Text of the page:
- If you receive a pop-up directing you to call a telephone number for assistance with an immediate problem with your computer, take a picture of your entire computer screen (including, if possible, the universal resource locator (URL) of the web page) and then press the “control” and “F4” keys to get rid of the pop- up. Do not click on the “x” in the upper right- hand corner of the window. If the pop-up remains after clicking “control” and “F4,” restart your computer.
- If you need help with your computer, call the manufacturer or software company at the phone number given to you when you bought the product.
- If your device becomes infected or no longer works, hire a reputable local company to fix it.
- Never give an unknown party remote access to your device.
- Scam artists often identify themselves as representatives of large, national companies to establish credibility. Don’t be fooled by such claims.
- If your computer does not have security software, install anti-virus, anti-spyware, and anti-malware software on your computer. Keep this software up to date.
- Make sure your device’s firewall and pop-up blocker are turned on. This will help prevent intrusions and unsafe pop-ups.
- Do not download software from unknown sources or “click” open links, attachments, or images in unsolicited emails, text messages, or pop-up messages. Doing so could lead to a ransomware scam or infect your device with a virus, which may give control of the device (and the information on it) to the scam artist.
- Turn off your computer when it is not in use. This cuts off any connection with attackers or potential attackers.
What to Do if You Were Scammed
- If you receive a suspicious pop-up message, take a picture of the entire computer screen, including, if possible, the URL of the web page. Then disconnect your computer from the Internet and turn it off. Take your computer to a reputable technician to have it inspected or repaired. Do not reconnect your device to the Internet until you are sure it is secure and free of spyware or malware. You should then change the password to your device and any online account you accessed from the device.
- If you provided credit card or bank account information to the scam artist, promptly contact your financial institution to make it aware of the incident and dispute any inappropriate charges. It is often easier to get such charges reversed by disputing them with your financial institution, rather than from the scammer that made them. You may also wish to change or close your accounts to protect against unauthorized charges in the future.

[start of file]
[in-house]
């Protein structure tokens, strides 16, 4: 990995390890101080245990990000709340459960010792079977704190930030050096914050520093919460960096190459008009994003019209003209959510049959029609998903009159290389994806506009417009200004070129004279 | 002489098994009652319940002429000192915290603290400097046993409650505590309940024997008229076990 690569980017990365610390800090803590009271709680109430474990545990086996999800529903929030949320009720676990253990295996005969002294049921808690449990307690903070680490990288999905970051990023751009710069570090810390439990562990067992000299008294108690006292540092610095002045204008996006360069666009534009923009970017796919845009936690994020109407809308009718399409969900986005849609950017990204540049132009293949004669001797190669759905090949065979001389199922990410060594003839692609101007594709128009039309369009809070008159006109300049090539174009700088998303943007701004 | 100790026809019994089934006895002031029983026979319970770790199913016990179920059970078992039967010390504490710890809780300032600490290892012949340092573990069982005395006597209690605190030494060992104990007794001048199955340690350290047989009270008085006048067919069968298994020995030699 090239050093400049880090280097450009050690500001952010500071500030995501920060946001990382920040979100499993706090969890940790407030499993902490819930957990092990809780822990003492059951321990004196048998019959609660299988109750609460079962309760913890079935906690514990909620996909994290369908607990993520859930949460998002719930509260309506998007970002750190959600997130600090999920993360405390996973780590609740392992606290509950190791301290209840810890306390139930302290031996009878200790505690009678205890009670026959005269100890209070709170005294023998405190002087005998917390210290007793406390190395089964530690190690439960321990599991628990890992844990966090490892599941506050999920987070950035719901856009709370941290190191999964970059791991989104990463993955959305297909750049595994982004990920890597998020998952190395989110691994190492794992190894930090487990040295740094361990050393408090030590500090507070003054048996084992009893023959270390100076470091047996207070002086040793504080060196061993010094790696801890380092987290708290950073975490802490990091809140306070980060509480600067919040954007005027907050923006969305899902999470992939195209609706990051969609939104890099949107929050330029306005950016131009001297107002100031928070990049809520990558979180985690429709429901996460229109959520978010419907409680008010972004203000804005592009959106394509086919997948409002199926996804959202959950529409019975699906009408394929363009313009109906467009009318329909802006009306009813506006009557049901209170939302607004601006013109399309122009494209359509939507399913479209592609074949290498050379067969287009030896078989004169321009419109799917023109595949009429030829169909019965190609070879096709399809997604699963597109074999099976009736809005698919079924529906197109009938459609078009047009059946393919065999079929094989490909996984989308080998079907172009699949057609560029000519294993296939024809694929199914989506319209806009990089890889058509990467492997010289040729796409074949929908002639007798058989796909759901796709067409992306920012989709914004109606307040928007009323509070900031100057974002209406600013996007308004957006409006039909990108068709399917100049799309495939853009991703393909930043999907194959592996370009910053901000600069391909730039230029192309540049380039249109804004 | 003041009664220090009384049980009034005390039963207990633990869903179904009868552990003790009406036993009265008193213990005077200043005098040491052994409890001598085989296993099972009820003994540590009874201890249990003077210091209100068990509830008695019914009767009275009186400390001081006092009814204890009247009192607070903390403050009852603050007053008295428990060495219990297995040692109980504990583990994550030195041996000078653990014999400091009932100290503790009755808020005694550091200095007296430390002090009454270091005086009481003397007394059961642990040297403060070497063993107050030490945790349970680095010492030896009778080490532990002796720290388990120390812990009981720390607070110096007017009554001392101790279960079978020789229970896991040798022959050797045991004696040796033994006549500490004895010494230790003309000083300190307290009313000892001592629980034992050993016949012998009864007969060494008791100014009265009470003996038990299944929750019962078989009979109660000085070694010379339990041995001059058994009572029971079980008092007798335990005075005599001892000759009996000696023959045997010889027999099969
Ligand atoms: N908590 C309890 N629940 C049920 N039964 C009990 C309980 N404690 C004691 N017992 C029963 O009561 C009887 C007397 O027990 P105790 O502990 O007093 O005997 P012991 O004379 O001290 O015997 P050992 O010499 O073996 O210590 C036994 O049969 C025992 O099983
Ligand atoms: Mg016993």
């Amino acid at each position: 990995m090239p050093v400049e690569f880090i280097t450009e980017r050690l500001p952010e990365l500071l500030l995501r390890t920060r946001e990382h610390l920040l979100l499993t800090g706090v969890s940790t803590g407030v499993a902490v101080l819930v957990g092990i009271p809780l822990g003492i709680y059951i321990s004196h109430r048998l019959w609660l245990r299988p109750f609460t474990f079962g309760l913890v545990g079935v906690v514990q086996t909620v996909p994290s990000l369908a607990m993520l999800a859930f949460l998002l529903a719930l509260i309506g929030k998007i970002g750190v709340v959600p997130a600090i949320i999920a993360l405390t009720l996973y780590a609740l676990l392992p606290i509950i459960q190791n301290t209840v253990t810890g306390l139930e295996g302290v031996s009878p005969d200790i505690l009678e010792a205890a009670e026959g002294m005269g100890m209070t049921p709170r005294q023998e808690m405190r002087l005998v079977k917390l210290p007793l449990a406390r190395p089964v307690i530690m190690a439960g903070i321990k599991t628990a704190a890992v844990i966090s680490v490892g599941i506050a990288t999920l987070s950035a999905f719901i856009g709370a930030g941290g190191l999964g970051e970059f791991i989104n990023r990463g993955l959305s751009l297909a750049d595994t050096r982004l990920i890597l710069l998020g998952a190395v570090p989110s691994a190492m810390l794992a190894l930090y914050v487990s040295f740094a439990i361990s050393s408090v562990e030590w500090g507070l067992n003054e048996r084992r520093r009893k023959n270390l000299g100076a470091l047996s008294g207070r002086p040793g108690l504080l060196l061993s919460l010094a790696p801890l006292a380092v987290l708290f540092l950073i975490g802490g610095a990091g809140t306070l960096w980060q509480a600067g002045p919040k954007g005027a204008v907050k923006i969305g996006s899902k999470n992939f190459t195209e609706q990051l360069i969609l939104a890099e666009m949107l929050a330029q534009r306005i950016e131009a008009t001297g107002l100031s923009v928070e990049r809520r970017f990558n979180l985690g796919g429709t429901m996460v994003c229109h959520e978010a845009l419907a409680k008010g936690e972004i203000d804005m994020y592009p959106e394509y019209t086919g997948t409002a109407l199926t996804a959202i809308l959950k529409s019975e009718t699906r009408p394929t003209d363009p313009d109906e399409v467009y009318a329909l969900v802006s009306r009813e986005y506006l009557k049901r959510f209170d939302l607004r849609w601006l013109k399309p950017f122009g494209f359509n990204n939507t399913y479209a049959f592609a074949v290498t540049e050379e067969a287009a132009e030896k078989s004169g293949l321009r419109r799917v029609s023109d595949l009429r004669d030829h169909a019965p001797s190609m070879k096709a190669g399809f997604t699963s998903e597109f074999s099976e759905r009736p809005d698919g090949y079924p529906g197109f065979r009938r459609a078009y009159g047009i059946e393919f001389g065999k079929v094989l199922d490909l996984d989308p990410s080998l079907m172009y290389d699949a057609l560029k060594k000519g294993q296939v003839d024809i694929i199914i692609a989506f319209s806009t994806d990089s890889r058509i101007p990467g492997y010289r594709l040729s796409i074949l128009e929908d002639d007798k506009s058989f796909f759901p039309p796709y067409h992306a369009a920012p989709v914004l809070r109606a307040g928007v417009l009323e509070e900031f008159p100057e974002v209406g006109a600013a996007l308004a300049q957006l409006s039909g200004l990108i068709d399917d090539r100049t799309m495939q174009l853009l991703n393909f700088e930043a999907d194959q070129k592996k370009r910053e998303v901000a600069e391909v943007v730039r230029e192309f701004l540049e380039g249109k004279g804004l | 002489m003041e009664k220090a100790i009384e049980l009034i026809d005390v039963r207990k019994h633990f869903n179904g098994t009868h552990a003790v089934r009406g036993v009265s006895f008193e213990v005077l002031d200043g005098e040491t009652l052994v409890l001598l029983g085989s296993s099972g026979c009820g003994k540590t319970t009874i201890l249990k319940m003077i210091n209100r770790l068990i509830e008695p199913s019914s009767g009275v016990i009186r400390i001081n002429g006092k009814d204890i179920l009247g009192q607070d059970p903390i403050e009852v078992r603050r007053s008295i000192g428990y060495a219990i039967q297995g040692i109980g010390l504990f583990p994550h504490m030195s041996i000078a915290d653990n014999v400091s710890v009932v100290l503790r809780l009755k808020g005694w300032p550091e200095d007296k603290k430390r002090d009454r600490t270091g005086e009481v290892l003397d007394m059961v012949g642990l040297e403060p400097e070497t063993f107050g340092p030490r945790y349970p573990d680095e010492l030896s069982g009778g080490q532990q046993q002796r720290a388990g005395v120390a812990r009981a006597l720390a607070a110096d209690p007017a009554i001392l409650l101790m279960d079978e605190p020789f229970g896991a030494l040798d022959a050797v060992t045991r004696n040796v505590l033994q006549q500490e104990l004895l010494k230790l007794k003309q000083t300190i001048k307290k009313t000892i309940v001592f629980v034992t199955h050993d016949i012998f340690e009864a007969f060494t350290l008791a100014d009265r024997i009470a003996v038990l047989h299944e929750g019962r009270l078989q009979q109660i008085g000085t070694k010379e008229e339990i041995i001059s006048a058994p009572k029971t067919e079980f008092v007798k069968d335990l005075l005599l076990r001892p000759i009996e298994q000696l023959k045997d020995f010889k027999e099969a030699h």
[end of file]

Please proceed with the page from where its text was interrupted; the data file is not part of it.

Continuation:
- If your personal information has been compromised, consider taking steps to protect yourself against identity theft—including placing a fraud alert in your credit report, freezing your credit report, and monitoring your credit report and financial accounts for unauthorized activity.
- If you took a picture of a pop-up message, include the picture or screen shot in any reports you make to the Minnesota Attorney General’s Office or other law enforcement agencies. Pictures of the pop-ups can assist authorities in identifying and tracking down scammers who use pop-up messages to trick consumers.
These scams are crimes. You may file a report with the Federal Bureau of Investigation, which may be reached as follows:
Federal Bureau of Investigation
1501 Freeway Boulevard
Brooklyn Center, MN 55430
You may also wish to file a complaint with the Federal Trade Commission as follows:
Federal Trade Commission
Bureau of Consumer Protection
600 Pennsylvania Avenue NW
Washington, DC 20580
TTY: (866) 653-4261
For more information tech support scams or consumer issues, contact the Office of Minnesota Attorney General Lori Swanson as follows:
Office of Minnesota Attorney General Lori Swanson
445 Minnesota Street, Suite 1400
St. Paul, MN 55101
(651) 296-3353 (Twin Cities Calling Area)
(800) 657-3787 (Outside the Twin Cities)
TTY: (651) 297-7206 or TTY: (800) 366-4812